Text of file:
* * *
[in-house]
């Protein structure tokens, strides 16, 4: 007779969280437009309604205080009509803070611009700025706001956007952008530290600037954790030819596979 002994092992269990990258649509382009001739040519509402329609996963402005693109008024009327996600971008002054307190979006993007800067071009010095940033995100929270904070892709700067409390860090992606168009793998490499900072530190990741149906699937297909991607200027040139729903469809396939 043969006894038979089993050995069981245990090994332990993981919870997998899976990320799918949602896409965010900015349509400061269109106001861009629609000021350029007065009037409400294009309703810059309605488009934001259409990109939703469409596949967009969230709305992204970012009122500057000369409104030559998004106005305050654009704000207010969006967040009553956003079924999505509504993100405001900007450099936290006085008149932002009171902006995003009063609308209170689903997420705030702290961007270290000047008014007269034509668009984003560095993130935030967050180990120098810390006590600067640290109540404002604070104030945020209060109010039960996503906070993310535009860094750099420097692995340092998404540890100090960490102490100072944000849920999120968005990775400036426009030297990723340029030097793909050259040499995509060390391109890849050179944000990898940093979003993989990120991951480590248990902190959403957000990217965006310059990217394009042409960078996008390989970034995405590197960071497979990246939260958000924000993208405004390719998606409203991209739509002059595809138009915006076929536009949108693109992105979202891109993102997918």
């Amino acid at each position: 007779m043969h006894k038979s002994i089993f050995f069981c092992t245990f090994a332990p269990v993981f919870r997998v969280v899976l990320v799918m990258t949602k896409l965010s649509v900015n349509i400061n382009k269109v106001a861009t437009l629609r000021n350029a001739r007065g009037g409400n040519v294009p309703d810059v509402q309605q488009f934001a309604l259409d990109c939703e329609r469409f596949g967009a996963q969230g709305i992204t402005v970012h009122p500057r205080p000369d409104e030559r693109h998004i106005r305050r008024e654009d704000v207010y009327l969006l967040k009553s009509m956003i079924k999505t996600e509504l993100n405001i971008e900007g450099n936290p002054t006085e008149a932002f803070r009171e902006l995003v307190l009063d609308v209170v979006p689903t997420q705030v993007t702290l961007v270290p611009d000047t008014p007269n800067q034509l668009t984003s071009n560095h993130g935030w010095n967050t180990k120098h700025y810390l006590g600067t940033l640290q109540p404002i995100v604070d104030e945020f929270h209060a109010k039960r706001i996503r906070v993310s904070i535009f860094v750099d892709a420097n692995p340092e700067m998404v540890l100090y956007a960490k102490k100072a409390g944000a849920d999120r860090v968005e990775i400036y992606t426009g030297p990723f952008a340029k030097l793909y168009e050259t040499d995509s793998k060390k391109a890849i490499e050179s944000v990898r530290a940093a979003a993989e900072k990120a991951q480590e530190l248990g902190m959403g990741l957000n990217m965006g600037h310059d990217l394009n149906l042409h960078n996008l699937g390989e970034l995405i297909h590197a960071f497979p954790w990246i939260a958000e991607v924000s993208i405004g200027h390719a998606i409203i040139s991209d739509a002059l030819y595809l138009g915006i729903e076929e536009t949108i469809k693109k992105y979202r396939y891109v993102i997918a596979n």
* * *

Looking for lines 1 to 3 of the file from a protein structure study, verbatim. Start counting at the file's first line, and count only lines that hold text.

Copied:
[in-house]
């Protein structure tokens, strides 16, 4: 007779969280437009309604205080009509803070611009700025706001956007952008530290600037954790030819596979 002994092992269990990258649509382009001739040519509402329609996963402005693109008024009327996600971008002054307190979006993007800067071009010095940033995100929270904070892709700067409390860090992606168009793998490499900072530190990741149906699937297909991607200027040139729903469809396939 043969006894038979089993050995069981245990090994332990993981919870997998899976990320799918949602896409965010900015349509400061269109106001861009629609000021350029007065009037409400294009309703810059309605488009934001259409990109939703469409596949967009969230709305992204970012009122500057000369409104030559998004106005305050654009704000207010969006967040009553956003079924999505509504993100405001900007450099936290006085008149932002009171902006995003009063609308209170689903997420705030702290961007270290000047008014007269034509668009984003560095993130935030967050180990120098810390006590600067640290109540404002604070104030945020209060109010039960996503906070993310535009860094750099420097692995340092998404540890100090960490102490100072944000849920999120968005990775400036426009030297990723340029030097793909050259040499995509060390391109890849050179944000990898940093979003993989990120991951480590248990902190959403957000990217965006310059990217394009042409960078996008390989970034995405590197960071497979990246939260958000924000993208405004390719998606409203991209739509002059595809138009915006076929536009949108693109992105979202891109993102997918």
């Amino acid at each position: 007779m043969h006894k038979s002994i089993f050995f069981c092992t245990f090994a332990p269990v993981f919870r997998v969280v899976l990320v799918m990258t949602k896409l965010s649509v900015n349509i400061n382009k269109v106001a861009t437009l629609r000021n350029a001739r007065g009037g409400n040519v294009p309703d810059v509402q309605q488009f934001a309604l259409d990109c939703e329609r469409f596949g967009a996963q969230g709305i992204t402005v970012h009122p500057r205080p000369d409104e030559r693109h998004i106005r305050r008024e654009d704000v207010y009327l969006l967040k009553s009509m956003i079924k999505t996600e509504l993100n405001i971008e900007g450099n936290p002054t006085e008149a932002f803070r009171e902006l995003v307190l009063d609308v209170v979006p689903t997420q705030v993007t702290l961007v270290p611009d000047t008014p007269n800067q034509l668009t984003s071009n560095h993130g935030w010095n967050t180990k120098h700025y810390l006590g600067t940033l640290q109540p404002i995100v604070d104030e945020f929270h209060a109010k039960r706001i996503r906070v993310s904070i535009f860094v750099d892709a420097n692995p340092e700067m998404v540890l100090y956007a960490k102490k100072a409390g944000a849920d999120r860090v968005e990775i400036y992606t426009g030297p990723f952008a340029k030097l793909y168009e050259t040499d995509s793998k060390k391109a890849i490499e050179s944000v990898r530290a940093a979003a993989e900072k990120a991951q480590e530190l248990g902190m959403g990741l957000n990217m965006g600037h310059d990217l394009n149906l042409h960078n996008l699937g390989e970034l995405i297909h590197a960071f497979p954790w990246i939260a958000e991607v924000s993208i405004g200027h390719a998606i409203i040139s991209d739509a002059l030819y595809l138009g915006i729903e076929e536009t949108i469809k693109k992105y979202r396939y891109v993102i997918a596979n």